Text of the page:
Cavalleria Rusticana / I, Pagliacci

arts-opera

 

The double bill opening Edmonton Opera's season, Cavalleria Rusticana and I Pagliacci—two operas that together represent a shift toward more real-world explorations in the art form—are often paired together on stages. But rarely do these double-productions share the same cast for each, which is the case here: Richard Margison, in particular has a taxing double-duty in performing both lead roles. That said, he can see some upsides to the pairing.

“I think that they're very powerful together,” Margison says. “Certainly from an artistic standpoint for singers … it gives you a greater chance to explore two different characters and do two verismo operas, which is a tour-de-force in itself.

“At least I only get to die once in these two operas,” he adds.

Sitting beside him in the Jubilee rehearsal hall, director Valerie Kuinka sees her own links between the two.

“These two operas are two of the first great verismo operas—and verismo means truth, true to life,” she says. “A change in style from stories being told about things that are removed from real life. Prior to this time period, at the end of the 19th century, many operas were based on gods and not people.
“Because the music of Cavalleria is lush, its very full, it represents, to me, God,” she continues. “And the action onstage represents people. And there's always, if not a balance, a dichotomy between the two worlds: the world of God—music, the opening the whole overture, is so gorgeous and grand—[but] it doesn't reflect any of the raw elements that are displayed on the stage, and the situations between the characters.”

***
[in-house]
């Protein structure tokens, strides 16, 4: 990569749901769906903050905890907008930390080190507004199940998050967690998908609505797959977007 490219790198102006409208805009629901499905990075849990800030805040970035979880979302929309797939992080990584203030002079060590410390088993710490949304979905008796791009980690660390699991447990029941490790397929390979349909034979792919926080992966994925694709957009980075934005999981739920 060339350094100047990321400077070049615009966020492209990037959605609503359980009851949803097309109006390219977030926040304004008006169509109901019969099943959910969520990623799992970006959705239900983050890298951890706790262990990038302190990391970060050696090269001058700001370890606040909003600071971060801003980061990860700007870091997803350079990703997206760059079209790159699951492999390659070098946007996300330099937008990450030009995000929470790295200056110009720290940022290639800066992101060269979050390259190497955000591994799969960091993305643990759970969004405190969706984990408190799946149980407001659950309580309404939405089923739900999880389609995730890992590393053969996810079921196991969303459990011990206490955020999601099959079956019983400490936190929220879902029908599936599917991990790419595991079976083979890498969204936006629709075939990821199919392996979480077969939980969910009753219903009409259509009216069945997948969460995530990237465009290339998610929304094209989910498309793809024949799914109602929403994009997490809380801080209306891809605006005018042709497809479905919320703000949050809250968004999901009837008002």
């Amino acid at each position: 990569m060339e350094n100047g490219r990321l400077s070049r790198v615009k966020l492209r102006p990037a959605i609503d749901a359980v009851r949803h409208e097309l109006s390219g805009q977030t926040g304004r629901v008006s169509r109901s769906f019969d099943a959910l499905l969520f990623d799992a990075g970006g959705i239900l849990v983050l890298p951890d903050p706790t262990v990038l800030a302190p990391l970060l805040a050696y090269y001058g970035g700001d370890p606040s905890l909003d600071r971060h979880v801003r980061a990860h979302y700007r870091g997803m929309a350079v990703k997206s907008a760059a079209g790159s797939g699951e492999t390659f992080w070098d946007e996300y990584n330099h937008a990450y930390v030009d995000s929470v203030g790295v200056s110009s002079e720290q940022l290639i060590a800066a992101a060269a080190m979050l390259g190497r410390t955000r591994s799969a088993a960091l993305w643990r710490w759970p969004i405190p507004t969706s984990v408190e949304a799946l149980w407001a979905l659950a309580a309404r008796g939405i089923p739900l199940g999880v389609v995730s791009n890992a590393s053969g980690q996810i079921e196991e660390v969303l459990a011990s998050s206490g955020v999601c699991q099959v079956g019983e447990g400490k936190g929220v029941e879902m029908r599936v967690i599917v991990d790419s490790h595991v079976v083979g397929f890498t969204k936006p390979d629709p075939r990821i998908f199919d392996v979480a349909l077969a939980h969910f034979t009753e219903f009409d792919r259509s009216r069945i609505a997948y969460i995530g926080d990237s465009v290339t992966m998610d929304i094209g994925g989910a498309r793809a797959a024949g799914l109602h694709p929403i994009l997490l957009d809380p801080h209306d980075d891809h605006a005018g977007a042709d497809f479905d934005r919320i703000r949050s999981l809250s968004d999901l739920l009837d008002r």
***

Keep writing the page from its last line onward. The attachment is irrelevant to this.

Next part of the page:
So the strands of DNA that link the two shows are found in how the two ground themselves in the hapless faults of their protagonists, rather than forces acting beyond human control. In Cavalleria, it's the vengence in Turiddu's heart; in Pagliacci, the  jealousy that coats Canio's downfall.
But the production also marks a different sort of pairing: it's been a long time since Kuinka and Margison—a married couple—had the chance to work together. Working on their craft within the same city limits isn't always a luxury affored them, though this year's been a good one.
“We hadn't worked together in over a decade, then we've had three contracts together in a row, which has been nice,” Kuinka says.

“As an artist, you can be on the road for 10 months of the year,” Margison adds. “This way, we get to see each other as well.”

Sat, Oct 22; Tue, Oct 25; Thu, Oct 27 (7:30 pm)
Directed by Valeria Kuinka
Jubilee Auditorium, $35 – $175

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